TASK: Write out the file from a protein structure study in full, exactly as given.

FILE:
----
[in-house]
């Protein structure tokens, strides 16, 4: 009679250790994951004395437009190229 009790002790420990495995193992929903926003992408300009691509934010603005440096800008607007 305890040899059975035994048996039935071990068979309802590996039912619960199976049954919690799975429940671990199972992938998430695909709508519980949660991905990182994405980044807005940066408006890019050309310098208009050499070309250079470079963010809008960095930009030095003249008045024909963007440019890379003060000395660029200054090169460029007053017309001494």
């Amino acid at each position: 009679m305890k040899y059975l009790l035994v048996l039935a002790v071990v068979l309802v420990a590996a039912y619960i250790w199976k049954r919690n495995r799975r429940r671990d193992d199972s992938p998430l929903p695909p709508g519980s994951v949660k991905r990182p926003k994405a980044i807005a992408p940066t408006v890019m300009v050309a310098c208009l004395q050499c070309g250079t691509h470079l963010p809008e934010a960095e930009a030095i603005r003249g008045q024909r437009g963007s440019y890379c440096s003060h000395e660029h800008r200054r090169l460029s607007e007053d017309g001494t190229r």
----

[in-house]
């Protein structure tokens, strides 16, 4: 009679250790994951004395437009190229 009790002790420990495995193992929903926003992408300009691509934010603005440096800008607007 305890040899059975035994048996039935071990068979309802590996039912619960199976049954919690799975429940671990199972992938998430695909709508519980949660991905990182994405980044807005940066408006890019050309310098208009050499070309250079470079963010809008960095930009030095003249008045024909963007440019890379003060000395660029200054090169460029007053017309001494």
């Amino acid at each position: 009679m305890k040899y059975l009790l035994v048996l039935a002790v071990v068979l309802v420990a590996a039912y619960i250790w199976k049954r919690n495995r799975r429940r671990d193992d199972s992938p998430l929903p695909p709508g519980s994951v949660k991905r990182p926003k994405a980044i807005a992408p940066t408006v890019m300009v050309a310098c208009l004395q050499c070309g250079t691509h470079l963010p809008e934010a960095e930009a030095i603005r003249g008045q024909r437009g963007s440019y890379c440096s003060h000395e660029h800008r200054r090169l460029s607007e007053d017309g001494t190229r």